NOVEMBER 18, 2014
With the purchase of an older building, you get a lot of history as well as a number of problems inherent in older infrastructure. Vintage plumbing, knob-and-tube wiring, and an ancient heating system are all likely issues, especially if the building is around a century old. When it comes to retrofitting your HVAC system, there are a number of things that you need to consider in making the right choices for an upgrade.
Looking at Code
Choosing the upgrades on your commercial building will depend quite often on the local code. If you are in one of the parts of the country that requires air conditioning, for example, this may limit your options. Either window A/C units will need to be used, or a central heating/cooling system will be the best choice for an HVAC system.
Number of Users
If you own a multi-tenant building, the HVAC choices may make more sense if you allow each tenant to control their own heating and cooling. Whether this is a rental property or a multi-business space, there are a number of advantages to having individual thermostats. First, it increases the appeal of your unit to lessees, because the individual heating and cooling needs may differ. Second, though the up-front cost is borne by you, it allows you to place the billing for heating and cooling into the hands of your tenants, lowering your overall monthly cost on your rental, and eventually increasing your profit margin. If you have a single user, it may make sense to keep a low-cost radiator system in the building instead.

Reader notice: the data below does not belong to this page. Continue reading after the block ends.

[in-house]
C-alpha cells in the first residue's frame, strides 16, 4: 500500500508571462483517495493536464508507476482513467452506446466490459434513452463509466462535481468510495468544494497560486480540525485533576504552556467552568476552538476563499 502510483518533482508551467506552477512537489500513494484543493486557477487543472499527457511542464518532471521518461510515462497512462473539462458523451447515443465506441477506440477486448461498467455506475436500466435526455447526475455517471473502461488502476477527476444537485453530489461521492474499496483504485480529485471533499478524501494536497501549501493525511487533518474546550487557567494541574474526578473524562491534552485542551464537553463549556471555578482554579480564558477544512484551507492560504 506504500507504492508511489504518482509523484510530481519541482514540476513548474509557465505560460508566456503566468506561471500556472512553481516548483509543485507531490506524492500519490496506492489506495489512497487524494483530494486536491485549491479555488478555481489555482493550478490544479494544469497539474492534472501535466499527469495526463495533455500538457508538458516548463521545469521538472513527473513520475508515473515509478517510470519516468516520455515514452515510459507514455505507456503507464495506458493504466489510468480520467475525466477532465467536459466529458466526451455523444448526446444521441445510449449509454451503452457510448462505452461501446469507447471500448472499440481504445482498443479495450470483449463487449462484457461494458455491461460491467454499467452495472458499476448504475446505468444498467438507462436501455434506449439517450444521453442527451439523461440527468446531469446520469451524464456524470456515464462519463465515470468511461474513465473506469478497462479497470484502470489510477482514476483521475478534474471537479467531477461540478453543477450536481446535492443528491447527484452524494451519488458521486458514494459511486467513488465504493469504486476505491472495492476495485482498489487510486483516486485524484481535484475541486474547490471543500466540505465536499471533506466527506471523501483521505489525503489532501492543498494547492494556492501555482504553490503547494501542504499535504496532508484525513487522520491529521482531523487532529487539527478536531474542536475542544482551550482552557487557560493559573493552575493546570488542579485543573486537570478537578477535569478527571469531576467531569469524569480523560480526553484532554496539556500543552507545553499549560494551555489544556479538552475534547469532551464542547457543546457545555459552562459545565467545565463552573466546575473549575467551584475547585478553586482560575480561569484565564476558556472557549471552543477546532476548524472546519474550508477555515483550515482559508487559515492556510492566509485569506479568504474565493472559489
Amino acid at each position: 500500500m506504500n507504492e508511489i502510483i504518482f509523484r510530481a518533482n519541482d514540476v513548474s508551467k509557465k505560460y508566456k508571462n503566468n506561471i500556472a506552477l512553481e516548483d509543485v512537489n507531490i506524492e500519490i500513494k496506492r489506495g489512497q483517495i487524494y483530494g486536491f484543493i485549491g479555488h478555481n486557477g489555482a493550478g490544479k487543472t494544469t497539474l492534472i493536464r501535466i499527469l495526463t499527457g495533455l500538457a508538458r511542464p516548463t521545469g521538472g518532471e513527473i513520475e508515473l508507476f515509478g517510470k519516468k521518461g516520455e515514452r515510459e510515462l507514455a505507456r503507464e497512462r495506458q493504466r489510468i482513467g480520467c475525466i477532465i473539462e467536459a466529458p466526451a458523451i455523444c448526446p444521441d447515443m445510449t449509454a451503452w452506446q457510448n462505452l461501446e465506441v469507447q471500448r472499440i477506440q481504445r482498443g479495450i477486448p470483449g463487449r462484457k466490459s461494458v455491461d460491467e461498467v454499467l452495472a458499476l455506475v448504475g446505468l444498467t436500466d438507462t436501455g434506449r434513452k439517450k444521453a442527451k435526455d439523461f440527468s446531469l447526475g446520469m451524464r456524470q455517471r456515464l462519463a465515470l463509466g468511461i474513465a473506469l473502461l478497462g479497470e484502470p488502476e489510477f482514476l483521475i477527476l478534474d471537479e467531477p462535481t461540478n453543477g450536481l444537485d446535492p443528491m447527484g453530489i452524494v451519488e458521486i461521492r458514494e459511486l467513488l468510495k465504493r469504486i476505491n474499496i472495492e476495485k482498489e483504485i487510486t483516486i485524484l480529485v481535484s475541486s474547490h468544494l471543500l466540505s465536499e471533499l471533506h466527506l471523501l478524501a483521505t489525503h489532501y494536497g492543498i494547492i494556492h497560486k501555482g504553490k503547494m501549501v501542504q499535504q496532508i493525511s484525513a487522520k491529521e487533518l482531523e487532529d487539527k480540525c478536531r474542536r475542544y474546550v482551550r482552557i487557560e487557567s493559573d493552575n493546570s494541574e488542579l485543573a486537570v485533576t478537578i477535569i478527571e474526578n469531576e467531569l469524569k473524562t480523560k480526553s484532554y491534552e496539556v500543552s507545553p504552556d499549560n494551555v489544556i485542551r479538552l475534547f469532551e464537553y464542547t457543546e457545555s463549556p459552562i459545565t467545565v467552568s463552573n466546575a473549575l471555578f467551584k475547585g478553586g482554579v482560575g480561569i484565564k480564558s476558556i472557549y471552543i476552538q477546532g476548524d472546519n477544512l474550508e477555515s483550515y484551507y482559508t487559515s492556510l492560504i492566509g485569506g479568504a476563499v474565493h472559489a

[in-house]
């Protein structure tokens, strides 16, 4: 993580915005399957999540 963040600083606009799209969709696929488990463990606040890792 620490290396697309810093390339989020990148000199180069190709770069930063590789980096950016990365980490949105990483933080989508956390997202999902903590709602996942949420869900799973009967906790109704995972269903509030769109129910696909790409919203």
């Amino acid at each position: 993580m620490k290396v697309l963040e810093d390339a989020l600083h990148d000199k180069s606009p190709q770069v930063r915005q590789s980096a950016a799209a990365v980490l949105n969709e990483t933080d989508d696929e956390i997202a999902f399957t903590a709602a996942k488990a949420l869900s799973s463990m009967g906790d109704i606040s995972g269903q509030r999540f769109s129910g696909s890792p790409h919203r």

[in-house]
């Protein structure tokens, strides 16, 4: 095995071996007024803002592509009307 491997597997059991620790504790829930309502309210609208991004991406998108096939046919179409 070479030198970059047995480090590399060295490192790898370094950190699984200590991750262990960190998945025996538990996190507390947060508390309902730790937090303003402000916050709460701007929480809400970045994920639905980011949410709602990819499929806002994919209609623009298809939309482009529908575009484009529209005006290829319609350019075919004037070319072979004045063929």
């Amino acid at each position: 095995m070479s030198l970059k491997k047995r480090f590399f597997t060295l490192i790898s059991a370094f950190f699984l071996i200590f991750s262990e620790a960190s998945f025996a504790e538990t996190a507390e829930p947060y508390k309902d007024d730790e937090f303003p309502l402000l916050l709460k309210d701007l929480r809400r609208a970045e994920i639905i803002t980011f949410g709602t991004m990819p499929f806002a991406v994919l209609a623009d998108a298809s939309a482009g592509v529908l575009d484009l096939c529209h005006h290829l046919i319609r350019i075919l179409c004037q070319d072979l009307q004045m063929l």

Optimize Your HVAC
One of the most important things to consider with your heating and cooling system is the construction of your building and its insulation. Old windows and buildings without proper insulation can make spending money on a new HVAC system less economical overall. It may be worthwhile to do a cost analysis, first, to see whether more money is saved over time in a new heating and cooling system, or in a window and insulation upgrade. Both will make a difference, of course, but working with a professional may help you to see which step should be taken first.
Create a Big Picture Plan
When you inherit or purchase an old building, it is always a good idea to create a roadmap over the next few decades with the building. Get the analysis of an engineering company to see what jobs will need to be done over the next few decades, so that money can be saved for these items, and you won’t be caught unaware with a big bill.